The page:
“There’s no radiators or underfloor system,” Tomás O’Leary adds. “The heat is simply supplied via ventilation ducts into the air. There's quite a lot of evidence that passive houses have excellent air quality, they've done monitoring on the air quality in my own house, and there's lower CO2 levels compared to a standard dwelling for example.” The sitting rooms at Killerig also boast bioethanol-powered Planika fireplaces, widely used in passive houses, though their main function is ambiance rather than heating.
As you would expect with passive houses, detailed attention was paid to air-tightness, as Tomás O’Leary testifies. “They are extremely well constructed houses. They passed the blower door test on day one, and well surpassed it. They had to pass 0.6 air changes per hour at 50 pascals, but they got 0.4 on the first go.” O’Leary believes this is a testament to the precise craftsmanship that prefabrication allows. “It's an endorsement of the kit building approach. When the construction is done off site in a factory it's easier to get good quality,” he says.
“It’s all about insulation and air-tightness,” Fergus Joyce adds, succinctly capturing the remarkably simple yet highly effective philosophy of passive house design: If a building is generously insulated and extremely air tight, there’s little need to rely on elaborate systems, fossil fuels or even renewable energy for heating. A compact shape is also key to the passive house concept, as it reduces the area of the building from which heat can escape. Indeed, the simple cubic shape of the Killerig houses is one of their most noticeable features.
Ductworkfrom the MVHR a the house nears completion
The developer Fergus Joyce, of Botanic Homes, who is planning to proceed in building another eight passive houses this year on the Killerig site, as he believes that low energy homes will have an advantage in a slowing market
With two passive houses built, Joyce could easily be tempted to wait for the housing market to improve to build the other eight that are planned. “The market has completely stopped in this area,” he acknowledges. He’s not wasting any time though, believing that low energy homes will have an advantage in a slowing market. “We’re going to build the other eight this year. If there’s any sort of pick up at all I think these houses will fly out.” He’s conscious that if he waits too long to build the other houses, he could quickly find bigger developers moving into the passive house market and eliminating his competitive advantage.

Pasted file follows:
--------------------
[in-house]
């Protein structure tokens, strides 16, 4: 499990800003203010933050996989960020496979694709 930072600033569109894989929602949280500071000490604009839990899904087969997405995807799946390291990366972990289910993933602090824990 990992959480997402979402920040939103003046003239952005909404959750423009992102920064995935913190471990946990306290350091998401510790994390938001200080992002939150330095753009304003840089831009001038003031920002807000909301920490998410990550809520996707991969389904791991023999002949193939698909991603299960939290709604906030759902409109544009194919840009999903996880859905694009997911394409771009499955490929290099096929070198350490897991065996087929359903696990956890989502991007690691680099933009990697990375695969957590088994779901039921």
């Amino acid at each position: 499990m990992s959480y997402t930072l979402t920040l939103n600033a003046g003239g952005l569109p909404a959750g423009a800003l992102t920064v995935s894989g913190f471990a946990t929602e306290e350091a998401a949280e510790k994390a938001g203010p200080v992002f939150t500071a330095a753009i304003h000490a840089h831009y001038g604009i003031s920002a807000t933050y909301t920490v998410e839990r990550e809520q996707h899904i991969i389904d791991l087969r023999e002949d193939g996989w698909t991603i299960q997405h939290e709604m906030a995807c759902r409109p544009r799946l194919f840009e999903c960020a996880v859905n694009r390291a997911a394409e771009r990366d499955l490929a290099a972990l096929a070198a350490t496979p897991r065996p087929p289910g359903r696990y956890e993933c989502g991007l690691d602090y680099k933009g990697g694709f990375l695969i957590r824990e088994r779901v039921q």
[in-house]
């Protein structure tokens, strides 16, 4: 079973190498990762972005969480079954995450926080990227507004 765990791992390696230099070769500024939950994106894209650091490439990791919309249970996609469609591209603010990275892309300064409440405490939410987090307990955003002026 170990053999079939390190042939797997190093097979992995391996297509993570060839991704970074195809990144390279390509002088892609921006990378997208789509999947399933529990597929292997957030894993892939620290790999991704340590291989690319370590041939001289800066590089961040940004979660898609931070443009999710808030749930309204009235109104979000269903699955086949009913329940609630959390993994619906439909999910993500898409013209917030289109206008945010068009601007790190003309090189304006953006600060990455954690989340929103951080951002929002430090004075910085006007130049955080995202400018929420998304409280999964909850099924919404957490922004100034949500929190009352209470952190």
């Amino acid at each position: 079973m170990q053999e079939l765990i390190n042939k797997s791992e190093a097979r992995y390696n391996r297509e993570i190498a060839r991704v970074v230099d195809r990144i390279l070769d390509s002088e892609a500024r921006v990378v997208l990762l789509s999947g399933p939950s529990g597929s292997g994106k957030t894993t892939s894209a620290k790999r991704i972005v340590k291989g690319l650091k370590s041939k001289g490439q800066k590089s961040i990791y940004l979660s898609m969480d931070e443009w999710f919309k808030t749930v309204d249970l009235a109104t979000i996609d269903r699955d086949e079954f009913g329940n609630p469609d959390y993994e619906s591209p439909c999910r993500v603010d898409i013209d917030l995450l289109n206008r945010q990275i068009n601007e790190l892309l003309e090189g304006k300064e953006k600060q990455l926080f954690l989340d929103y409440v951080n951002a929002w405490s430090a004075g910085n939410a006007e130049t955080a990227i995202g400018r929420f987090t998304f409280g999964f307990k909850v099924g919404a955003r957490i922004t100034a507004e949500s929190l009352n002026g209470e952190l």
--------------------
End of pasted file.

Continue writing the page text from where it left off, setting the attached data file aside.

While Joyce is new to passive houses, he is no stranger to timber. In his youth he left school to join his family’s sawmilling business, Wicklow Wood, one of the biggest in the country at the time. He later emigrated to England, where he established a business selling timber from a variety of mills - including his family’s own - to major DIY stores and builders’ merchants. He then began importing timber cabins from Russia. He returned to Ireland in 2000 and set up Botanic, first selling Russian timber cabins for use as chalets and garden houses, and then adding full-on timber frame housing to his repertoire. “We’re willing to consider any self build project, and will happily price up architectural drawings, including going up to the full passive house spec,” he says.
While the Killerig houses might only be the second and third certified passive houses in the country, dozens of uncertified passive houses have been built here to date. “There are costs involved because you have to do blower door tests and pay for certification. It can cost up to e1500,” Tomás O’Leary acknowledges. “But I'm of the view that it's important that as many as possible of the early generation of passive houses in Ireland are fully certified. We need to start off with a high standard.”
“The vast majority of passive houses around Europe are not certified. There is a potential problem if people are building passive houses but haven't designed them with the PHPP software. You'll hear stories about ones that didn’t work out so well. If you go for certification, you're guaranteed they’re going to provide comfort. In the end it's good for the customer and for the builder because they can be assured of the energy use.” O’Leary says that Fergus Joyce should be commended for making the brave decision to build passive houses in a country still largely unaccustomed to the concept.
Joyce explains why he opted for certification: “For me it means we can be certain that, to achieve the standard, these houses have been extremely well built. For me, that’s the most satisfying thing.”
The Killerig houses are only the second and third certified passive houses in Ireland, meeting the German Passivhaus Institut standards for heating demand and air-tightness